Very low calorie diets, or VLCDs, have calorie intakes of less than 800 calories per day, with a few going up to 1,000. They are typically administered when someone who is obese needs to lose a lot of weight quickly for medical reasons, such as undergoing surgery or fending off immediate health concerns. A doctor must supervise a VLCD; unsupervised fad VLCDs and poorly supervised medical VLCDs can have negative consequences. Even well-monitored short-term VLCDs, however, can put a patient at risk for certain conditions. VLCDs may have calorie levels as low as 400 calories per day, and a 500-calorie-per-day diet is subject to all the same effects as other VLCDs.
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The National Institute of Diabetes and Digestive and Kidney Diseases states that between 10 and 25 percent of people who undergo a VLCD develop gallstones. Some of these patients--approximately one-third, according to the NIDDK--show symptoms that become severe enough to warrant surgery. Why this happens isn’t fully known. The Cleveland Clinic and NIDDK suggest that rapid weight loss might make the gallbladder contract less and expel less bile, leading to gallstone formation.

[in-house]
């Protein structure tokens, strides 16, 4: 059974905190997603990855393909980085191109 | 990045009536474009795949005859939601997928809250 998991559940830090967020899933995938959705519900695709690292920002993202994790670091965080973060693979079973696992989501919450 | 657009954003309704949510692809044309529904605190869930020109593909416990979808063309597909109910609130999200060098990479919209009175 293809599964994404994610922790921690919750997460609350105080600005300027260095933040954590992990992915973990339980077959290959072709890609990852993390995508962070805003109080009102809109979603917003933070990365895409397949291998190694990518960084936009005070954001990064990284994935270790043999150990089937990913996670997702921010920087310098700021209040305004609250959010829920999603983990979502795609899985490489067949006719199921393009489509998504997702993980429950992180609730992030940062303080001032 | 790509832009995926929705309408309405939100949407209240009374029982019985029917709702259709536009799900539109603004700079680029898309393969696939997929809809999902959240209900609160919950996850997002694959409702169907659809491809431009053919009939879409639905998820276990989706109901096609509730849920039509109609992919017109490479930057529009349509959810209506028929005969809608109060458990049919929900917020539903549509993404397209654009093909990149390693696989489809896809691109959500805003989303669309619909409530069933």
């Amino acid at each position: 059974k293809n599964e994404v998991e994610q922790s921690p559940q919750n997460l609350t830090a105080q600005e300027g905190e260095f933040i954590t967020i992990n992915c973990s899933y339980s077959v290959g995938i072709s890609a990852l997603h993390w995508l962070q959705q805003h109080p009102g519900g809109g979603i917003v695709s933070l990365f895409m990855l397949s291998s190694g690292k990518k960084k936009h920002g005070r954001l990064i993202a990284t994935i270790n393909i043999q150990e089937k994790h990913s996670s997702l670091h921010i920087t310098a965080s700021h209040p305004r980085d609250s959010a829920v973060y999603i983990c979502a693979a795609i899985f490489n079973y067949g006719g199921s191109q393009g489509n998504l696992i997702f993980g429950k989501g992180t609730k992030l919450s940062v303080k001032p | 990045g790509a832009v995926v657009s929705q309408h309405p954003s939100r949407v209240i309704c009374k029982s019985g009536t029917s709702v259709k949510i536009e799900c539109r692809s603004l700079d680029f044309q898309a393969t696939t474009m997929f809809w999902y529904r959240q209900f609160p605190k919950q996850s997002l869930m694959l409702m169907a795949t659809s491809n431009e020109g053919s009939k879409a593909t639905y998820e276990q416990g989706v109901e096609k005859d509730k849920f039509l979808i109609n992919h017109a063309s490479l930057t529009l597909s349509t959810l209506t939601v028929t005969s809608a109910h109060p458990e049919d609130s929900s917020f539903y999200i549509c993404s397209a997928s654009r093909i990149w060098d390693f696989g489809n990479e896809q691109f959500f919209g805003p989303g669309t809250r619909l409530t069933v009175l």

The UCLA Center for Human Nutrition warns that any diet with a daily calorie intake of less than 1,000 calories sends the body into starvation mode. The appetite suppression seen in starving people occurs about four or five days after beginning the diet. A 2006 study in the journal Obesity compared subjects on low-calorie and very low-calorie diets, and found that a decrease in food cravings was associated with caloric intake and not weight loss: Those on the VLCD had greater appetite suppression. Metabolism heads into starvation mode as well; Irving B. Weiner and colleagues write in the “Handbook of Psychology: Health Psychology” that those on VLCDs tend toward a “rapid regaining of weight” after the diet ends. In fact, a 2009 study published in the Journal of Proteome Research found the short-term, drastic weight loss resulting from a 500-calorie-per-day diet caused fat cells in subjects to start “screaming to take up glucose and fatty acids and store fat again.”
Part of the reason a 500-calorie-per-day diet needs competent medical supervision is that the extreme reduction in intake severely impacts nutrition. Although you can take vitamins, and the nutritional liquids and bars you have on the diet are fortified, the NIDDK reports that you may still have issues such as diarrhea and fatigue. If the diet isn’t properly supervised, or you go on a fad diet at home that restricts calories, you open yourself up to severe problems such as bone loss and anemia.